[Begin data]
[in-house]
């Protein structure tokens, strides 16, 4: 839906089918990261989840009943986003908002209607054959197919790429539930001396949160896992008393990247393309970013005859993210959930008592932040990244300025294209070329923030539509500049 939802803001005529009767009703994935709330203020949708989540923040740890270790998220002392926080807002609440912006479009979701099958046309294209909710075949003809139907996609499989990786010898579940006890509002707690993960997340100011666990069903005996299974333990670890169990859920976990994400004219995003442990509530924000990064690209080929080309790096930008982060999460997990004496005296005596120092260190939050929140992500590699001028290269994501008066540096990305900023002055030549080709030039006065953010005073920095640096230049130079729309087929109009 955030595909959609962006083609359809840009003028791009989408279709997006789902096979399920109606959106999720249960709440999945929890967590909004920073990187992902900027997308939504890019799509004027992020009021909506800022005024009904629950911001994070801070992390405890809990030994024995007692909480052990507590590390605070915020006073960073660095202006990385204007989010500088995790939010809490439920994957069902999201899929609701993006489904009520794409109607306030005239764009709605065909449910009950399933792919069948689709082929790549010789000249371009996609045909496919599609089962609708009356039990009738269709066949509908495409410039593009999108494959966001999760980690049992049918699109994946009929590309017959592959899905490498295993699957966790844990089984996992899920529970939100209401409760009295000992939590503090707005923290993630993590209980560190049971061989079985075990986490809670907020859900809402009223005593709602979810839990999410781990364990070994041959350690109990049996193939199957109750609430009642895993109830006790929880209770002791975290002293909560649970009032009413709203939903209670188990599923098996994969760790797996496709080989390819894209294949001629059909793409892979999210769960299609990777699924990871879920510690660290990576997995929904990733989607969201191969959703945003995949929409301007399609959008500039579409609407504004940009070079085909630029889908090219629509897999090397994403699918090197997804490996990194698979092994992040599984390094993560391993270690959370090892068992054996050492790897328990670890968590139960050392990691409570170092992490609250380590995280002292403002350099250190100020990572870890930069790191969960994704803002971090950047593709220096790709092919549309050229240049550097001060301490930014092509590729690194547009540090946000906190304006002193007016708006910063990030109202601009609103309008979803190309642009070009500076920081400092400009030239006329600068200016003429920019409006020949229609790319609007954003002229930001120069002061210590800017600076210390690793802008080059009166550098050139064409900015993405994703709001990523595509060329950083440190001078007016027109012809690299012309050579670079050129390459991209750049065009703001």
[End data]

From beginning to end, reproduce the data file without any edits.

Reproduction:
[in-house]
């Protein structure tokens, strides 16, 4: 839906089918990261989840009943986003908002209607054959197919790429539930001396949160896992008393990247393309970013005859993210959930008592932040990244300025294209070329923030539509500049 939802803001005529009767009703994935709330203020949708989540923040740890270790998220002392926080807002609440912006479009979701099958046309294209909710075949003809139907996609499989990786010898579940006890509002707690993960997340100011666990069903005996299974333990670890169990859920976990994400004219995003442990509530924000990064690209080929080309790096930008982060999460997990004496005296005596120092260190939050929140992500590699001028290269994501008066540096990305900023002055030549080709030039006065953010005073920095640096230049130079729309087929109009 955030595909959609962006083609359809840009003028791009989408279709997006789902096979399920109606959106999720249960709440999945929890967590909004920073990187992902900027997308939504890019799509004027992020009021909506800022005024009904629950911001994070801070992390405890809990030994024995007692909480052990507590590390605070915020006073960073660095202006990385204007989010500088995790939010809490439920994957069902999201899929609701993006489904009520794409109607306030005239764009709605065909449910009950399933792919069948689709082929790549010789000249371009996609045909496919599609089962609708009356039990009738269709066949509908495409410039593009999108494959966001999760980690049992049918699109994946009929590309017959592959899905490498295993699957966790844990089984996992899920529970939100209401409760009295000992939590503090707005923290993630993590209980560190049971061989079985075990986490809670907020859900809402009223005593709602979810839990999410781990364990070994041959350690109990049996193939199957109750609430009642895993109830006790929880209770002791975290002293909560649970009032009413709203939903209670188990599923098996994969760790797996496709080989390819894209294949001629059909793409892979999210769960299609990777699924990871879920510690660290990576997995929904990733989607969201191969959703945003995949929409301007399609959008500039579409609407504004940009070079085909630029889908090219629509897999090397994403699918090197997804490996990194698979092994992040599984390094993560391993270690959370090892068992054996050492790897328990670890968590139960050392990691409570170092992490609250380590995280002292403002350099250190100020990572870890930069790191969960994704803002971090950047593709220096790709092919549309050229240049550097001060301490930014092509590729690194547009540090946000906190304006002193007016708006910063990030109202601009609103309008979803190309642009070009500076920081400092400009030239006329600068200016003429920019409006020949229609790319609007954003002229930001120069002061210590800017600076210390690793802008080059009166550098050139064409900015993405994703709001990523595509060329950083440190001078007016027109012809690299012309050579670079050129390459991209750049065009703001």